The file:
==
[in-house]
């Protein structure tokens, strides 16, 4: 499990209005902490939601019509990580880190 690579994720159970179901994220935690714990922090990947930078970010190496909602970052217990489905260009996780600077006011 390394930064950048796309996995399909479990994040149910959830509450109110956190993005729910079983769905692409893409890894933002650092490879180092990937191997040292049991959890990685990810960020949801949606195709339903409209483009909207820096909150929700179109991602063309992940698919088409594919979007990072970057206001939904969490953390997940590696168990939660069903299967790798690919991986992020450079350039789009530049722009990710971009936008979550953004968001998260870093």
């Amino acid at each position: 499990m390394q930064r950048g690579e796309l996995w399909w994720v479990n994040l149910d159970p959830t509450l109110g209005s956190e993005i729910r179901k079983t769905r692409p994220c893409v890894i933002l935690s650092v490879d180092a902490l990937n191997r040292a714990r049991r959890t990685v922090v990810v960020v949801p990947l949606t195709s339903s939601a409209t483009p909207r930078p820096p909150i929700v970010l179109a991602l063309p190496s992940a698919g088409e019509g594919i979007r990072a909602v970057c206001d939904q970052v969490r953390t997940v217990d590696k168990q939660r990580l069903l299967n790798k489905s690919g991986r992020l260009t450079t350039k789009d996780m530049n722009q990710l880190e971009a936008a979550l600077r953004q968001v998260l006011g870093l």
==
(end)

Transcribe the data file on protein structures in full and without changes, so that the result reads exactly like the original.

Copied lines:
[in-house]
């Protein structure tokens, strides 16, 4: 499990209005902490939601019509990580880190 690579994720159970179901994220935690714990922090990947930078970010190496909602970052217990489905260009996780600077006011 390394930064950048796309996995399909479990994040149910959830509450109110956190993005729910079983769905692409893409890894933002650092490879180092990937191997040292049991959890990685990810960020949801949606195709339903409209483009909207820096909150929700179109991602063309992940698919088409594919979007990072970057206001939904969490953390997940590696168990939660069903299967790798690919991986992020450079350039789009530049722009990710971009936008979550953004968001998260870093």
């Amino acid at each position: 499990m390394q930064r950048g690579e796309l996995w399909w994720v479990n994040l149910d159970p959830t509450l109110g209005s956190e993005i729910r179901k079983t769905r692409p994220c893409v890894i933002l935690s650092v490879d180092a902490l990937n191997r040292a714990r049991r959890t990685v922090v990810v960020v949801p990947l949606t195709s339903s939601a409209t483009p909207r930078p820096p909150i929700v970010l179109a991602l063309p190496s992940a698919g088409e019509g594919i979007r990072a909602v970057c206001d939904q970052v969490r953390t997940v217990d590696k168990q939660r990580l069903l299967n790798k489905s690919g991986r992020l260009t450079t350039k789009d996780m530049n722009q990710l880190e971009a936008a979550l600077r953004q968001v998260l006011g870093l």